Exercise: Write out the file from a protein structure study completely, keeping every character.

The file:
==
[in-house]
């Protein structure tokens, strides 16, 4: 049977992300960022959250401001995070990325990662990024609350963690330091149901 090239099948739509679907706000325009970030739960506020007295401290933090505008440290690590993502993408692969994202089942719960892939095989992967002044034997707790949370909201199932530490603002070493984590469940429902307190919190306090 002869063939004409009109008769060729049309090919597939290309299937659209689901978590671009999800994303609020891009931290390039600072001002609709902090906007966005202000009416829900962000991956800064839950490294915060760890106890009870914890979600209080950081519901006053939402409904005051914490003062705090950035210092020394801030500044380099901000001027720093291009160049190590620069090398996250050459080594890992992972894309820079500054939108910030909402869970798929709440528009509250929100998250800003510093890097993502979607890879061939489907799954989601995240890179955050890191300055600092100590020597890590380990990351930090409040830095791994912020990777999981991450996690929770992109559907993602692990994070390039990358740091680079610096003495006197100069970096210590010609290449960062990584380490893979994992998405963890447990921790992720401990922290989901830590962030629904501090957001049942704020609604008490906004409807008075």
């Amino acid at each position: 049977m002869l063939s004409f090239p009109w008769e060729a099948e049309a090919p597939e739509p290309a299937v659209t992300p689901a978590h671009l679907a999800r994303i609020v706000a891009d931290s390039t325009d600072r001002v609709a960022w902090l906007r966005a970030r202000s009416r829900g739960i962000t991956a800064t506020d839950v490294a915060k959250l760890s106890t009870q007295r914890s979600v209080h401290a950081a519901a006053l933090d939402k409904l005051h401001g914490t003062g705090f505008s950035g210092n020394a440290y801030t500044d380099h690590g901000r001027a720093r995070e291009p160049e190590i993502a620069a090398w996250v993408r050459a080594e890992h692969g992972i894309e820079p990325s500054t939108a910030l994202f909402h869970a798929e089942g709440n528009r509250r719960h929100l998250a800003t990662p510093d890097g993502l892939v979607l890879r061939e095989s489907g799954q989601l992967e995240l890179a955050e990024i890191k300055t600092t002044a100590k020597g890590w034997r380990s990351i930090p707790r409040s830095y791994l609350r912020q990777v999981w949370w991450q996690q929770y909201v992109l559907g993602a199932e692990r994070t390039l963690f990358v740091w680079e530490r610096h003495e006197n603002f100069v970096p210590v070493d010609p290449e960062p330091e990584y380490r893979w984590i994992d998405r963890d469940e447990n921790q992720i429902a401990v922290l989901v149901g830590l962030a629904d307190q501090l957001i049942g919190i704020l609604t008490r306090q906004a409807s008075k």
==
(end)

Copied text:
[in-house]
């Protein structure tokens, strides 16, 4: 049977992300960022959250401001995070990325990662990024609350963690330091149901 090239099948739509679907706000325009970030739960506020007295401290933090505008440290690590993502993408692969994202089942719960892939095989992967002044034997707790949370909201199932530490603002070493984590469940429902307190919190306090 002869063939004409009109008769060729049309090919597939290309299937659209689901978590671009999800994303609020891009931290390039600072001002609709902090906007966005202000009416829900962000991956800064839950490294915060760890106890009870914890979600209080950081519901006053939402409904005051914490003062705090950035210092020394801030500044380099901000001027720093291009160049190590620069090398996250050459080594890992992972894309820079500054939108910030909402869970798929709440528009509250929100998250800003510093890097993502979607890879061939489907799954989601995240890179955050890191300055600092100590020597890590380990990351930090409040830095791994912020990777999981991450996690929770992109559907993602692990994070390039990358740091680079610096003495006197100069970096210590010609290449960062990584380490893979994992998405963890447990921790992720401990922290989901830590962030629904501090957001049942704020609604008490906004409807008075």
């Amino acid at each position: 049977m002869l063939s004409f090239p009109w008769e060729a099948e049309a090919p597939e739509p290309a299937v659209t992300p689901a978590h671009l679907a999800r994303i609020v706000a891009d931290s390039t325009d600072r001002v609709a960022w902090l906007r966005a970030r202000s009416r829900g739960i962000t991956a800064t506020d839950v490294a915060k959250l760890s106890t009870q007295r914890s979600v209080h401290a950081a519901a006053l933090d939402k409904l005051h401001g914490t003062g705090f505008s950035g210092n020394a440290y801030t500044d380099h690590g901000r001027a720093r995070e291009p160049e190590i993502a620069a090398w996250v993408r050459a080594e890992h692969g992972i894309e820079p990325s500054t939108a910030l994202f909402h869970a798929e089942g709440n528009r509250r719960h929100l998250a800003t990662p510093d890097g993502l892939v979607l890879r061939e095989s489907g799954q989601l992967e995240l890179a955050e990024i890191k300055t600092t002044a100590k020597g890590w034997r380990s990351i930090p707790r409040s830095y791994l609350r912020q990777v999981w949370w991450q996690q929770y909201v992109l559907g993602a199932e692990r994070t390039l963690f990358v740091w680079e530490r610096h003495e006197n603002f100069v970096p210590v070493d010609p290449e960062p330091e990584y380490r893979w984590i994992d998405r963890d469940e447990n921790q992720i429902a401990v922290l989901v149901g830590l962030a629904d307190q501090l957001i049942g919190i704020l609604t008490r306090q906004a409807s008075k």